The issue of including India’s sovereign bonds in global indices has become a play that has stretched out beyond curtain calls. Talks between the Central government, index holders and investors have risen and ebbed like a Mexican wave in a sports stadium with no conclusion in sight.
Every time regulators or investors jawbone on this, the market reacts vehemently. Why is it a big deal for India to be added to global bond indices? What purpose do these indices serve? We answer these and other questions:
What is a global bond index?
The basic purpose of an index is to track the movement of a financial instrument on which it is based. Global bond indices help investors track the movement in bonds in multiple jurisdictions and aid in relative comparisons. Indices perform the important function of being a benchmark to investments by mutual funds, pension funds and other large investors that typically prefer to hold onto investments for longer periods. In other words, indices are guides to investments.
In the equity markets, there are sectoral indices, besides the main ones that track the most-traded stocks. In the bond market, there are indices that track high-yield risky bonds, emerging market bonds and government bonds.
Why is inclusion in global bond indices critical?
Global investors find it difficult and cumbersome to track bond markets in multiple countries. This is where bond indices come in handy. Investors track key indices globally to make investment decisions.
More importantly, global funds seek to either match or outperform the returns of indices. This serves as motivation to increase or cut investments in a particular bond market.
Inclusion in these indices makes such decision-making easier for investors. But above all that, index inclusion would mean a steady stream of dollar inflows from passively managed funds.
Global funds dedicated to investing in specific indices typically persist with their investments even during crisis times. Therefore, for an emerging market economy such as India that is starved for capital, index inclusion guarantees a certain amount of dollar inflows regularly.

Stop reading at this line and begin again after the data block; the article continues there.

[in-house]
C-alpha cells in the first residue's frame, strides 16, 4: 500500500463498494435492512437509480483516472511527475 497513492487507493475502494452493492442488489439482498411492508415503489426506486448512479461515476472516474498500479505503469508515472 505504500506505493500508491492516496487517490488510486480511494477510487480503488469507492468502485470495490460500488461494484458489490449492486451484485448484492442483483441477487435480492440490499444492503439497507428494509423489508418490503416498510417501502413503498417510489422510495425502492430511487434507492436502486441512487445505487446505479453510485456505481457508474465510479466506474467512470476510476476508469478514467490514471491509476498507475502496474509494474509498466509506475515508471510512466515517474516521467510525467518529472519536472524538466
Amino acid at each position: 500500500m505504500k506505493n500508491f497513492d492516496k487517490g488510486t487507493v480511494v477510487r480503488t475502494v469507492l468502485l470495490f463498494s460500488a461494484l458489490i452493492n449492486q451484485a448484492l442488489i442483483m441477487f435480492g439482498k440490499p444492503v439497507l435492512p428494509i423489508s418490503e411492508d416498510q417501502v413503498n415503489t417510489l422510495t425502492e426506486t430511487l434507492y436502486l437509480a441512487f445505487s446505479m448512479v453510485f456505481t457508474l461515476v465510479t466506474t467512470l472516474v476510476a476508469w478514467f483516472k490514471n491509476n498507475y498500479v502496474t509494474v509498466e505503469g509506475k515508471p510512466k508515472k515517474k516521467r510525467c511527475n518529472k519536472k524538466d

What are the criteria for inclusion in bond indices?
Index holders or financial firms that manage bond indices have a series of criteria for countries wanting their bonds to be included in them. They must meet parameters on liquidity, safety, and returns.
The size of the market, sovereign rating, and ease of access are the main asks from index holders. The FTSE spells out a long list of conditions for inclusion in its emerging market bond index.
They include no capital controls, foreign exchange liquidity, robust hedging availability and fair tax policies. Yet another ask is settlement of investments in international clearing houses such as Euroclear. JP Morgan insists that trades be settled in Euroclear for inclusion in its emerging market bond indices.
Does India meet the criteria for inclusion?
The Indian sovereign bond market ticks all the boxes in terms of liquidity, safety and even returns. However, the tax policy does not meet the criteria for settlement in Euroclear. This makes entry into bond indices that insist on Euroclear settlement difficult.
Even if settlement is allowed in domestic clearing houses, the process is cumbersome for foreign investors. This may put them off investments, according to bond market participants.
Further, the government is not willing to exempt foreign investors from capital gains tax because it would be discriminatory for domestic investors.
While these issues persist, index holders could make an exception or offer to be lenient on a criterion if a country reflects strength on several other parameters. Strong investor interest could also sway opinion on inclusion, which seems to be the case for India.
What are the odds of India getting included in bond indices?
There are several issues that impede bond inclusion such as the capital gains tax policy. But global investors have pressed ahead, indicating an interest in India’s fixed income market.
The Reserve Bank of India’s move to allow foreign investors unbridled access to select bonds has also boosted sentiment. Some of these bonds will become eligible to be included in global indices next year.
Resolution is expected on some operational issues such as settlement of investment in global clearing houses. This would pave the way for Indian bonds to be included in JPM GBI-EM Global Diversified Index and the Bloomberg Global Aggregate Index. While the timeline for inclusion is unclear, some investors expect this to happen over the next 2-3 months.
How will India benefit from inclusion?
The benefits of inclusion in global bond indices are many. It makes investment decisions easy and that results in a steady stream of foreign inflows into domestic markets. Passive funds tend to allocate investments to a specific market based on indices and such funds are stable. Further, inclusion in global indices would strengthen a key investor base: foreign institutional investors. FIIs provide the much-needed liquidity and churn in the domestic bond market. The overall share of foreign investors is still low and the local bond market is dominated by domestic banks.
Greater participation would mean that bond yields could be kept in check and the RBI may not have to face the dilemma of stepping in as a buyer to reduce the government’s borrowing cost. A steady flow of dollars also keeps the exchange rate from depreciating too much.
Global bond index inclusion is indeed a salivating prospect for India. But the key to cash in on investor optimism is to hasten the process of inclusion.